It’s all about how you read the signs…
Today’s headline to a study claiming that Catholics support same sex marriage and want the Church to change its teaching:
|Quinnipiac University National Poll Finds; Catholics Want New Direction From Next Pope|
And there you have it. It’s clear isn’t it?
Further on in the findings of this “national poll,” we come across a rather significant detail:
From February 27 – March 4, Quinnipiac University surveyed 497 adults Catholics with a margin of error of +/- 4.4 percent. The same-sex marriage question was asked of 1,944 registered voters nationwide with a margin of error of +/- 2.2 percentage points. Live interviewers call land lines and cell phones.
So over a period of six days, they called 497 Catholics out of the 70+ million in the United States. Hmmmm….
Did they ask people why they identify as Catholic? Or how often they go to Mass? These are important questions. Many people say that they are Catholic when they are in fact not practicing Catholics. When asking people who regularly attend Mass, the answer on same-sex marriage is quite different.
This Pew Report from 2008 is a bit dated, but I think it makes an interesting point:
Polls show that frequency of worship service attendance is a factor in the opposition to gay marriage. According to an August 2007 survey by the Pew Forum on Religion & Public Life and the Pew Research Center for the People & the Press, 55% of Americans oppose gay marriage, with 36% favoring it. But those with a high frequency of church attendance oppose it by a substantially wider margin (73% in opposition vs. 21% in favor). Opposition among white evangelicals, regardless of frequency of church attendance, is even higher – at 81%. A majority of black Protestants (64%) and Latino Catholics (52%)[*] also oppose gay marriage, as do pluralities of white, non-Hispanic Catholics (49%) and white mainline Protestants (47%). Only among Americans without a religious affiliation does a majority (60%) express support.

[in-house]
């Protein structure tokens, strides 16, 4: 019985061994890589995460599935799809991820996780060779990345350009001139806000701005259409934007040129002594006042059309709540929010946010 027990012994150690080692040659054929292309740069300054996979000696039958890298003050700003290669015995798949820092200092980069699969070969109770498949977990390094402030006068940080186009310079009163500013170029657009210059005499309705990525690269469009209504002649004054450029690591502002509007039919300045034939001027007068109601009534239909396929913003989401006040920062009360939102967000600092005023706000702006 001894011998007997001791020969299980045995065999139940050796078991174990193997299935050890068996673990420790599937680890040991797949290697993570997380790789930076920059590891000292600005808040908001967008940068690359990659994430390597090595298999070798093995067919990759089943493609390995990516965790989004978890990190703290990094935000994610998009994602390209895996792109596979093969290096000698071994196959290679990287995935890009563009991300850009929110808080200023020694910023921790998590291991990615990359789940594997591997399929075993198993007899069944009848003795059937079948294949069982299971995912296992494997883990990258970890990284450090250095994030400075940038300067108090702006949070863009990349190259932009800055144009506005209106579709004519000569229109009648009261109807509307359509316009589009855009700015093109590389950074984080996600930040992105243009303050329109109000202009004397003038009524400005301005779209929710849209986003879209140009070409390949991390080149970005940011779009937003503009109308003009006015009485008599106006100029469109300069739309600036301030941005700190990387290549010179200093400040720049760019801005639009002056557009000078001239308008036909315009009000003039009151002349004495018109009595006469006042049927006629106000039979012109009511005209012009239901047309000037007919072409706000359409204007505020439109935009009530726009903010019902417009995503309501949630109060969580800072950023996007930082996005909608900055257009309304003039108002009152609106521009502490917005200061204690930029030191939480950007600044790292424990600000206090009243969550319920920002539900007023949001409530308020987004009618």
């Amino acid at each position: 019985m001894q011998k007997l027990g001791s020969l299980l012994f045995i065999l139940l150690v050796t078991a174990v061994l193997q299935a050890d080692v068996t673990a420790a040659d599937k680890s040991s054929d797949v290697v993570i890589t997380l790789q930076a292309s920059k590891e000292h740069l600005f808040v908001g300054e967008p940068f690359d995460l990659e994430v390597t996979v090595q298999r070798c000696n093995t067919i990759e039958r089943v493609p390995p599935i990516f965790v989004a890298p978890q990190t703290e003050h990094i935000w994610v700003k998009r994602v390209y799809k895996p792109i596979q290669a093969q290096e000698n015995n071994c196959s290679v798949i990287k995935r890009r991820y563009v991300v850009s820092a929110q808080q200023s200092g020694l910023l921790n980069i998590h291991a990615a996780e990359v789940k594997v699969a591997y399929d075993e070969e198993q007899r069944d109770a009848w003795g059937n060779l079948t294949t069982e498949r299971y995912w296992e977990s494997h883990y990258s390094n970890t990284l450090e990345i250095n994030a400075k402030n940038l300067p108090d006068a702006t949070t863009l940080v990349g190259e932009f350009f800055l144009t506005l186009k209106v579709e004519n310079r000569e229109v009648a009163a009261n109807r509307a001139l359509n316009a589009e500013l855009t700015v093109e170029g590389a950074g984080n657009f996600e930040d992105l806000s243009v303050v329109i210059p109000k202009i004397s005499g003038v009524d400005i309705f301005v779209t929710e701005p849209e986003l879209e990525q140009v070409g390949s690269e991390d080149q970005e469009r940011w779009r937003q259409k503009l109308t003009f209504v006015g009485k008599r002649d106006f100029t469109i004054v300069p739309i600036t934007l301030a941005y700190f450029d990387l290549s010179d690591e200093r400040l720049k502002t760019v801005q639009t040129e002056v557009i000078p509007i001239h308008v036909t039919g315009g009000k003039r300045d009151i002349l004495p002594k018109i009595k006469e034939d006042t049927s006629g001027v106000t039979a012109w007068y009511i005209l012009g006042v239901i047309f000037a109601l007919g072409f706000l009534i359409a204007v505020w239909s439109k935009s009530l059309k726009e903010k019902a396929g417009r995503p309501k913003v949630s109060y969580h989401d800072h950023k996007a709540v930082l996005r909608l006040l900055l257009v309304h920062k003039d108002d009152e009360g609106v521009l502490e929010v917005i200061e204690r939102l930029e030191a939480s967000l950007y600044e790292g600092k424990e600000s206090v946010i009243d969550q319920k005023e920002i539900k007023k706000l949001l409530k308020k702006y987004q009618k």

I’ll be looking for something more current to post here. Nevertheless the point stands: when asking Catholics what they think about same-sex marriage, a responsible poll would first report why someone identifies as a Catholic, particularly if the poll is suggesting that this religious group wants its leadership to change Church teaching. People who do not attend Mass regularly (and, no, attending Mass on Ash Wednesday or Christmas and Easter does not count as “attending regularly”) are not as vested in Church teaching. It’s also interesting that those who are more involved in the Church seem to better understand her teachings… Coincidence? Sure…
UPDATE – here’s a more recent poll sampling, also from the Pew Forum. If you scroll down to the section “Attend Religious Services,” you’ll see that church attendance corresponds almost inversely to opinions on same-sex marriage. For example, in 2012, those who regularly attend church were 28% in favor and 65% opposed. For those who do not attend church regularly, the numbers were 60% in favor and 31% opposed.
Yet, as we get closer to the Conclave to elect a new pope, you can be sure that this poll will be bandied about ad nauseam: “Catholics say new pope should support same-sex marriage.” Hmmmm….the opinions of 497 people who identify as Catholic for unknown reasons should be considered representative of the 1.2 billion Catholics worldwide or even the 70+ million Catholics in the US?
Come on, can’t Quinnipiac do better? Hopefully, those in the news business will dismiss this study for the shabby work that it is and dig deeper. Look at the people who attend the Catholic Church in countries around the world have to say about this particular teaching. Maybe start with France? Even NPR reported that 350,000 people showed up to protest the legalization of same-sex marriage.
Or to make it really interesting, ask Anglicans in the African nations what they think of the Catholic Church’s teachings on same-sex marriage.